The student shuts the door while the chill wind whistles round his room, and the rain beats upon the tiles and pavements, stirs his fire, snuffs his candle, throws himself into his elbow chair, and defies the elements. If he chooses to transport himself to warm climates, to regions delightful as the vale of Tempé, or even to riot in all the enchanting scenes of Elysium, he has only to take a volume from his bookcase, and, with every comfort of ease and safety at home, he can richly feast his capacious imagination.

For myself, I must acknowledge that, though I have no objection to games in moderation, I have, at the same time, no taste for them. They appear to me too dull and unideal to afford a thinking man, who values his leisure, an adequate return of amusement for the time they engross. In a rural retirement, what could I do in the winter evenings, when no society interrupted, but read or write? I have done both in a vicissitude pleasant to myself, and as my inclination or my ideas of propriety suggested. In these employments I have found my time pass away, not only innocently, but pleasantly; and most of these lucubrations are literally what their title insinuates, the produce of the Winter Erenings.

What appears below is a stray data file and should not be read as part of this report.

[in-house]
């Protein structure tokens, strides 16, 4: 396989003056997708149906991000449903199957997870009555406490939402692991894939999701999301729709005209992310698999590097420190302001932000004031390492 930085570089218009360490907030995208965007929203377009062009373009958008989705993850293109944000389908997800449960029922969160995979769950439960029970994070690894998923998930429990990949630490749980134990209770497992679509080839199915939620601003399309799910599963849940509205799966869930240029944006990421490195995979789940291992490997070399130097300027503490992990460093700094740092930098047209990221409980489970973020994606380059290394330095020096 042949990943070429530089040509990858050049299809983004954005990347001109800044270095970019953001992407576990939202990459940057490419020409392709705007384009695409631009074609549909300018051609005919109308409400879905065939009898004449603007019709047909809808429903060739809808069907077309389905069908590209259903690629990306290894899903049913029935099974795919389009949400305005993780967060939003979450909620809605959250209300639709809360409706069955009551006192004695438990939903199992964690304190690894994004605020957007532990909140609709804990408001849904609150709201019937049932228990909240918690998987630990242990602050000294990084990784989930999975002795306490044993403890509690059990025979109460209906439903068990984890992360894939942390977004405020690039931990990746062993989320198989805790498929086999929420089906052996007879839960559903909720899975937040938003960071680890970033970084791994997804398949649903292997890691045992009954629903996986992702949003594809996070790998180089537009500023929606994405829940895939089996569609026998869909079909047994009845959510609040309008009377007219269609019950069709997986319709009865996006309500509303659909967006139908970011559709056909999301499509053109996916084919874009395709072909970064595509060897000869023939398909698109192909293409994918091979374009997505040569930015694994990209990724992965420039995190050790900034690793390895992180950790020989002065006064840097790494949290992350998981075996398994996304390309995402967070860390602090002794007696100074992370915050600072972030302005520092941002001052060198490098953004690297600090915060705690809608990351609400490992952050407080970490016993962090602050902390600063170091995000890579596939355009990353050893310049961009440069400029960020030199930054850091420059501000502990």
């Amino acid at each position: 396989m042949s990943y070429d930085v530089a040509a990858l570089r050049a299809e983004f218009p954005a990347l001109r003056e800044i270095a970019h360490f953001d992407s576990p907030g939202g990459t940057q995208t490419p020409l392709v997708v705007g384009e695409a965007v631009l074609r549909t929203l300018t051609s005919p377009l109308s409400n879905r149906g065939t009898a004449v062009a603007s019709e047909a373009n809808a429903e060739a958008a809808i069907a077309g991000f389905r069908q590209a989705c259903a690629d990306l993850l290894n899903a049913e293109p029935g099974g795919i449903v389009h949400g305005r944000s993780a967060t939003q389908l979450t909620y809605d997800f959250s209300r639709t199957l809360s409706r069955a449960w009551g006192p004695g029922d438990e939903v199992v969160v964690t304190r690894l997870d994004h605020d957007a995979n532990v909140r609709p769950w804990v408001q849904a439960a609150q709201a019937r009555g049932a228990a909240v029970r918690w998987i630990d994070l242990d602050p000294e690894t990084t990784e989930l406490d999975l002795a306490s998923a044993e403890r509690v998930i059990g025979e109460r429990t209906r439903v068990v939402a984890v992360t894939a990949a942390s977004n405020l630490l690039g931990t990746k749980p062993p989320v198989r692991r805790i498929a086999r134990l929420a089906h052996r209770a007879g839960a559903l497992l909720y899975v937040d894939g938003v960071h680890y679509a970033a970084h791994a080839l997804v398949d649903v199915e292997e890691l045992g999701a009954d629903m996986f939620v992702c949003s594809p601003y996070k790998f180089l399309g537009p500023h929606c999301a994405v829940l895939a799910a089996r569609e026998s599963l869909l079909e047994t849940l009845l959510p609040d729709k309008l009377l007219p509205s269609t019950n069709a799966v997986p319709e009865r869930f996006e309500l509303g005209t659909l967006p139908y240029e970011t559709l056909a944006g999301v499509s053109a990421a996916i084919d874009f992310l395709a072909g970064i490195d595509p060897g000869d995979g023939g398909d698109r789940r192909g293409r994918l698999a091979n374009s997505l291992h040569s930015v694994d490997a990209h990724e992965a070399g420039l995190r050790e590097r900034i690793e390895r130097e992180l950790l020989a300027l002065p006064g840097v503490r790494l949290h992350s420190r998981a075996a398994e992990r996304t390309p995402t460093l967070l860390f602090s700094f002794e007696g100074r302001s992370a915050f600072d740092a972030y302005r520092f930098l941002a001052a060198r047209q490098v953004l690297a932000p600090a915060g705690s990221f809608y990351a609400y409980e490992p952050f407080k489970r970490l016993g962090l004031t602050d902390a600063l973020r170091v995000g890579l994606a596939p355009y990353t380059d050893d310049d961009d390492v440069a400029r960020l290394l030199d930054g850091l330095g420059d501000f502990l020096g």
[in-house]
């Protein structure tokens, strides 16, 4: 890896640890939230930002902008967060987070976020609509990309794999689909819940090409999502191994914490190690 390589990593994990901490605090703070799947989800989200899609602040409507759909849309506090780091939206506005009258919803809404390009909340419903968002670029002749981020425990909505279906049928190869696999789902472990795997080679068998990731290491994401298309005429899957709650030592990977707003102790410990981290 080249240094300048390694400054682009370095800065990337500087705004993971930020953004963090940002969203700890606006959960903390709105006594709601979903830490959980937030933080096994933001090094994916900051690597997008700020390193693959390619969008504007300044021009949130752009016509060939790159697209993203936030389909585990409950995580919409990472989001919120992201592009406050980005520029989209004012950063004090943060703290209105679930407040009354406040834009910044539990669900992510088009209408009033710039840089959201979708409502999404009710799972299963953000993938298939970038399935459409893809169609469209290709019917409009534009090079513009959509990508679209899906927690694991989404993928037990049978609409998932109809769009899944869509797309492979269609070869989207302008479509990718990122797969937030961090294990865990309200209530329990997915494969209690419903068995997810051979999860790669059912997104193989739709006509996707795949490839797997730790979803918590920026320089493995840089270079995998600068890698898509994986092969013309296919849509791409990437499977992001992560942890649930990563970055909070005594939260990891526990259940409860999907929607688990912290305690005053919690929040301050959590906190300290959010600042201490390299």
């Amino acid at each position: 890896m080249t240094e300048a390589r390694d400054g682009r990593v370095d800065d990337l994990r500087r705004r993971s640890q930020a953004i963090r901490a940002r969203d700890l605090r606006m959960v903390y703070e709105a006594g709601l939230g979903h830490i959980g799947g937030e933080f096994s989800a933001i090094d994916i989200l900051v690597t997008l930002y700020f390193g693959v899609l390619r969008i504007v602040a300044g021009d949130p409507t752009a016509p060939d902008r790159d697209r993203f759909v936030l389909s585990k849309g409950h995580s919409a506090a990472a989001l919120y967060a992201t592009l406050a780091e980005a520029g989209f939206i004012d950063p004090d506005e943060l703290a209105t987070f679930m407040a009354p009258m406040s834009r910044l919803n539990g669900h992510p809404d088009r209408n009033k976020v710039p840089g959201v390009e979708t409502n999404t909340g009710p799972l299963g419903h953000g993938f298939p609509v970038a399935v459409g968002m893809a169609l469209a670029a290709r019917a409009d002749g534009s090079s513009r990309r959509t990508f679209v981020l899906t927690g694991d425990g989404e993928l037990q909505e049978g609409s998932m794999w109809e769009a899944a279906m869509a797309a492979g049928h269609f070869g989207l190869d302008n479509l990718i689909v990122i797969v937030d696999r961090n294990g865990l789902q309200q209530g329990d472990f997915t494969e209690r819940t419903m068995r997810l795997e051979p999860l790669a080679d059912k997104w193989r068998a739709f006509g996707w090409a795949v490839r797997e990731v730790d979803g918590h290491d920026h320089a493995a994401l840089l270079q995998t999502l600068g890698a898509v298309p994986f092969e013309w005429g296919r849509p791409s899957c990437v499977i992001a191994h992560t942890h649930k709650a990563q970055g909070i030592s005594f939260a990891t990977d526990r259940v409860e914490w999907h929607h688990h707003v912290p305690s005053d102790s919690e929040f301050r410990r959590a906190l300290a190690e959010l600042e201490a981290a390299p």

After “The Winter Evenings," appeared “Letters to a Young Nobleman;" “Christian Philosophy,” in two vols.; “Considerations on the Lord's Supper," in one vol.; and a pamphlet “On the National Importance of Classical Education." He also published, for the use of his school, expurgated editions of Horace and Juvenal, and that series of selections from the works of the best English authors, well known as “Elegant Extracts" and “Elegant Epistles.” After a life of great usefulness and industry, he died at Tunbridge, on the 6th of September, 1821. His literary reputation was deservedly great; but, what is still better, his whole character was a model of Christian virtue, and all his works were calculated to improve the heart as well as inform the mind.